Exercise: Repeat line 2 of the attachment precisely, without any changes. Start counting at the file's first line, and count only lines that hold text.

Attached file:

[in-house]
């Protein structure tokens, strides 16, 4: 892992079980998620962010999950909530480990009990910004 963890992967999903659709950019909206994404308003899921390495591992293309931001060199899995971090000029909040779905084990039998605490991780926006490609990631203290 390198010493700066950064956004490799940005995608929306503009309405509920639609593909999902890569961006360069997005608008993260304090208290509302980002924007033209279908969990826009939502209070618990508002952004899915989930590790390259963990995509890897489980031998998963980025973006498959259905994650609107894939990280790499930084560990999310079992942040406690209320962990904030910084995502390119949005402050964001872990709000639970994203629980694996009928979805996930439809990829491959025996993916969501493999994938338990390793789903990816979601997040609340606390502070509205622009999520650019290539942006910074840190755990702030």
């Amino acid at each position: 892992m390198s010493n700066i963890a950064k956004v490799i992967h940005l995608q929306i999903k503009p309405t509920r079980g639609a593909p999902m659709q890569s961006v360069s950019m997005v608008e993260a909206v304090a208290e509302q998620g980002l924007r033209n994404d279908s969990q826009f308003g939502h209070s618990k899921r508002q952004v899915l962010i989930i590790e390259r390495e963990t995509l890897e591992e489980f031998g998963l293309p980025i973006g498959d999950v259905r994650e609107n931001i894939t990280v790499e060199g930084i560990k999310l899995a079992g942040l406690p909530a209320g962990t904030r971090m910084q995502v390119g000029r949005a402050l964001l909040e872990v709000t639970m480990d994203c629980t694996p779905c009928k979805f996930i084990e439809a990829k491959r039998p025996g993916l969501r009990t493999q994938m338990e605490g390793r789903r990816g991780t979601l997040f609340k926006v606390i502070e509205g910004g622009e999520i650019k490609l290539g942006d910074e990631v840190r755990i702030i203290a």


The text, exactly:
């Protein structure tokens, strides 16, 4: 892992079980998620962010999950909530480990009990910004 963890992967999903659709950019909206994404308003899921390495591992293309931001060199899995971090000029909040779905084990039998605490991780926006490609990631203290 390198010493700066950064956004490799940005995608929306503009309405509920639609593909999902890569961006360069997005608008993260304090208290509302980002924007033209279908969990826009939502209070618990508002952004899915989930590790390259963990995509890897489980031998998963980025973006498959259905994650609107894939990280790499930084560990999310079992942040406690209320962990904030910084995502390119949005402050964001872990709000639970994203629980694996009928979805996930439809990829491959025996993916969501493999994938338990390793789903990816979601997040609340606390502070509205622009999520650019290539942006910074840190755990702030």